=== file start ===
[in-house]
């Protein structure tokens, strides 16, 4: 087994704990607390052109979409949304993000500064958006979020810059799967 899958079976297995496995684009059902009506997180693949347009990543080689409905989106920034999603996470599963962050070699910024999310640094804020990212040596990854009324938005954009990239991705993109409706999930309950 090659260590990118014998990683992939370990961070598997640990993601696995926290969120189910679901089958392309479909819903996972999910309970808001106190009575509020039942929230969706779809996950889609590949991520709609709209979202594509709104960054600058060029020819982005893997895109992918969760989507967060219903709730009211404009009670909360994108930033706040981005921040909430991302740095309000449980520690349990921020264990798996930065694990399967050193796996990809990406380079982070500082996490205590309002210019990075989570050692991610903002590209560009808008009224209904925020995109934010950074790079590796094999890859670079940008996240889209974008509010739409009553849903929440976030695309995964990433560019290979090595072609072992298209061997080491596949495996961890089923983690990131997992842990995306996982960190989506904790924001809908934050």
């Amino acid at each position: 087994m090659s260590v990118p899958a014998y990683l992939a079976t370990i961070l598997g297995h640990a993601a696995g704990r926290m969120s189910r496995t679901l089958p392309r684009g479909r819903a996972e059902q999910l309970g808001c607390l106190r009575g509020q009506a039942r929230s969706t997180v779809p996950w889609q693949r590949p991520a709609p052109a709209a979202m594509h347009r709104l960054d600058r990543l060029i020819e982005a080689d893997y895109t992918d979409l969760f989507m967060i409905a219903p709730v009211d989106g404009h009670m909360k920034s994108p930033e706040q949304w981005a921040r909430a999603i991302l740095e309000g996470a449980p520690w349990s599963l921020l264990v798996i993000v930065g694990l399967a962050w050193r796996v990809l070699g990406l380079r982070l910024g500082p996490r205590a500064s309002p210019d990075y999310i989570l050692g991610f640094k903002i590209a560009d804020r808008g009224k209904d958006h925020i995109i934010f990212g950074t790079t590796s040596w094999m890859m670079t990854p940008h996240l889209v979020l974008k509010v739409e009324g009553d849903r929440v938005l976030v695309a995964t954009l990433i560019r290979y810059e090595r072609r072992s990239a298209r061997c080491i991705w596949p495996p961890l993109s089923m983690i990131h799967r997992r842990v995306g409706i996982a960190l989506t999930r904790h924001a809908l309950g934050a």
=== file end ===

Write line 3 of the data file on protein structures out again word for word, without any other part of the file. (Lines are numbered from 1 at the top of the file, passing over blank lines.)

């Amino acid at each position: 087994m090659s260590v990118p899958a014998y990683l992939a079976t370990i961070l598997g297995h640990a993601a696995g704990r926290m969120s189910r496995t679901l089958p392309r684009g479909r819903a996972e059902q999910l309970g808001c607390l106190r009575g509020q009506a039942r929230s969706t997180v779809p996950w889609q693949r590949p991520a709609p052109a709209a979202m594509h347009r709104l960054d600058r990543l060029i020819e982005a080689d893997y895109t992918d979409l969760f989507m967060i409905a219903p709730v009211d989106g404009h009670m909360k920034s994108p930033e706040q949304w981005a921040r909430a999603i991302l740095e309000g996470a449980p520690w349990s599963l921020l264990v798996i993000v930065g694990l399967a962050w050193r796996v990809l070699g990406l380079r982070l910024g500082p996490r205590a500064s309002p210019d990075y999310i989570l050692g991610f640094k903002i590209a560009d804020r808008g009224k209904d958006h925020i995109i934010f990212g950074t790079t590796s040596w094999m890859m670079t990854p940008h996240l889209v979020l974008k509010v739409e009324g009553d849903r929440v938005l976030v695309a995964t954009l990433i560019r290979y810059e090595r072609r072992s990239a298209r061997c080491i991705w596949p495996p961890l993109s089923m983690i990131h799967r997992r842990v995306g409706i996982a960190l989506t999930r904790h924001a809908l309950g934050a």